I discovered Garrison Keillor long before I knew he was “Garrison Keillor” — that is, the host of the National Public Radio’s all-too-long-running (30 years) radio variety show, “A Prairie Home Companion.” In the 1970s, I used to subscribe to the New Yorker. That’s the old New Yorker, readers, a beacon of quality literature and of the literarily hip, and a model for aspiring writers of quality fiction, as I was then. I used to read it cover to cover.
By then, of course, I knew that John Updike had served an apprenticeship there, writing the “Talk of the Town” front-of-the-book feature for some period. I was a full-fledged quality magazine geek. I had sent a short story to Updike, on which he kindly penned some comments and criticism, and sent it back. (We accidentally spent a shuttle flight together flying back from New York in 1995, and I reminded him of that, and thanked him.) I used to correspond with Rust Hills, then the fiction editor of Esquire.
I remember one New Yorker short story very well for the cleverness of its irony and its plot. In it, a little boy in the Midwest gets caught up in a completely fake drama mounted by the players in a radio variety show, and the boy buys box after box of a certain breakfast cereal to “vote” for who he wants to win the fair maiden in the conflict between husband and other man in the radio show. The breakfast food, of course, is the sponsor of the radio show.
I’ve just spent half an hour searching through Google, and I cannot find the title of that short story, decades after I read it in a Keillor collection. Confine Keillor to his short stories alone, as I discovered in that search, and he would still be a literary figure of some stature on the American scene. He has published not only in the New Yorker, but in the Atlantic, has edited at least one collection of the year’s best short stories (1998), and is the subject of a number of critical studies of the American short story. I’ve read most of those stories, and they’re wonderful. Keillor deserves to be read right alongside Andre Dubus, Richard Ford, and Updike. And he brings to the short story something virtually no other author does: He’s funny.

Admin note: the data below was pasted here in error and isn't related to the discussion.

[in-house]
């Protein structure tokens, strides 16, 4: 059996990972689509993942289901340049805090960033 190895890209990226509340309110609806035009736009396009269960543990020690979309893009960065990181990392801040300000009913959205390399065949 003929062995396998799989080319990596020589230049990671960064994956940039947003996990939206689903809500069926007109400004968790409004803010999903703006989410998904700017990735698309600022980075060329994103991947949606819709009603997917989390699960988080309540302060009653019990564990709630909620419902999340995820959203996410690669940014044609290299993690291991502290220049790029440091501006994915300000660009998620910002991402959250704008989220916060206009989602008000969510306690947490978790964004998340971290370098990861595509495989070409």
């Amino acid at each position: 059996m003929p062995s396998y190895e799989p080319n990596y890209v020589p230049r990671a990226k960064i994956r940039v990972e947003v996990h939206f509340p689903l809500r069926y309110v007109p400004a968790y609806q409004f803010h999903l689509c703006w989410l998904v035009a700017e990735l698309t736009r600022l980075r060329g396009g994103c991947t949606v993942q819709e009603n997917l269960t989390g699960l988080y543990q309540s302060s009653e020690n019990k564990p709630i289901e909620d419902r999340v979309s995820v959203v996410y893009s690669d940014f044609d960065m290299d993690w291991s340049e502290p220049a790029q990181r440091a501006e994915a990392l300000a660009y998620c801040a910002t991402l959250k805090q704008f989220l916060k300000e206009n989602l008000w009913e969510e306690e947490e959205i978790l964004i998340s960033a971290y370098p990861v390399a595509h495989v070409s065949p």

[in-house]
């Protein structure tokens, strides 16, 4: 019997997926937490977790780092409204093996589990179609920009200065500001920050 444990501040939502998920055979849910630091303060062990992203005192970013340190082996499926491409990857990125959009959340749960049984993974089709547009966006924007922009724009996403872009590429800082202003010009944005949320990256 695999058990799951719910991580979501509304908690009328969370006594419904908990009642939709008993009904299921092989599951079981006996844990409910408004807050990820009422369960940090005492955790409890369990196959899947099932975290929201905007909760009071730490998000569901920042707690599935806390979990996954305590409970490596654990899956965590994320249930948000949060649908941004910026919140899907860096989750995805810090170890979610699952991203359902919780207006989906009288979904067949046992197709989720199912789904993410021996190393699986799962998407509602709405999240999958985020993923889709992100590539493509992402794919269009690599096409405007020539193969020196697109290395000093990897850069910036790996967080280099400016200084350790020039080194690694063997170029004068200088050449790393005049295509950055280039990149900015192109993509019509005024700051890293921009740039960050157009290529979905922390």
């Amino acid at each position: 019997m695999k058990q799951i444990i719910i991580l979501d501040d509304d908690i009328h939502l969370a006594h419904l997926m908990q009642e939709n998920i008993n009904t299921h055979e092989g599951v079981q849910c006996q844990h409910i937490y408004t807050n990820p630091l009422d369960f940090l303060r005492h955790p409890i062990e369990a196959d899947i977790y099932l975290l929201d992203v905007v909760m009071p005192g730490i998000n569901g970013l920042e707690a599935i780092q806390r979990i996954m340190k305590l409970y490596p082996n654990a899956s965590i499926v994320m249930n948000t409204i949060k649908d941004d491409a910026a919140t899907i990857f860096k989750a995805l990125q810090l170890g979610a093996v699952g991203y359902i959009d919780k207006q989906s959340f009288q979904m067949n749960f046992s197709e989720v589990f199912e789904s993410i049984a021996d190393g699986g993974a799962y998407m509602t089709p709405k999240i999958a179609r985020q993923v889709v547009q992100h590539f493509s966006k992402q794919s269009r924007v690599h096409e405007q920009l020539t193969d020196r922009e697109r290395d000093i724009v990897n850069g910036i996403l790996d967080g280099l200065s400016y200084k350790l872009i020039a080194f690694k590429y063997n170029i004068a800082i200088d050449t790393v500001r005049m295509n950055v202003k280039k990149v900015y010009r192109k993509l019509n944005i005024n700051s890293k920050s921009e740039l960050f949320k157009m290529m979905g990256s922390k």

YEARS LATER, I DISCOVERED KEILLOR AGAIN, the way most of us have, I suppose: by tuning across the radio dial and finding that VOICE. “Who,” I wondered, “is that?” As I listened, I got no clue, because what I heard was unlike anything I had ever heard on the radio (nostalgia to the contrary), certainly unlike anything NPR had ever broadcast before.
I was raised in Minnesota and South Dakota. I became a fan, as who from my background could not. Keillor’s put-on accent only faintly resembled the Minnesota speech I knew, but of course I also knew Keillor was spoofing, with his self-conscious bumbling, cracked pronunciations, and deliberately unhip joshing.
My admiration grew boundlessly as I discovered who he was, and appreciated what he had done. He had found a voice and built an entire show around that voice, becoming a kind of all-American cross between Balzac and Will Rogers. He continued to write wonderful, funny, incisive books. And he wrote his radio show every week, hiding behind noms de plume like “Norman Conquest,” a staggering prose output.
IN THE PROCESS, KEILLOR ATTAINED TO A STATUS every writer envies: He had a perfect reputation. He could call up any editor in the country and offer an essay or an article confident that it would be accepted. Those of us who write for a living aim for that status, work all our lives for it, to be regarded as well as Updike or Phillip Roth or Tom Wolfe. Never to have to worry about being rejected again. Never to have to struggle to publish. Lord! It is worth gold, that kind of reputation.
Lately, Garrison Keillor has been shoveling that reputation away with both hands. Why? Because he’s gotten the idea he has some political wisdom to offer. In reality, he has been poisoned by the bile of contemporary politics, a poison that, I believe, got its start when Bill Clinton told James Carville, “We’ll just have to win, then,” and Carville declared, “This is war.”p>Keillor has been writing about politics since the '90s at least. But people really began to take notice that something seemed just plain wrong with an essay Keillor published in Salon in November of 2002, “Empty victory for a hollow man: How Norm Coleman sold his soul for a Senate seat.” Reputedly refused publication by either of the Twin Cities’ hometown newspapers, the essay caused quite a stir, not for any wisdom it offered, but for its sheer meanness. This passage in particular came in for criticism: br>
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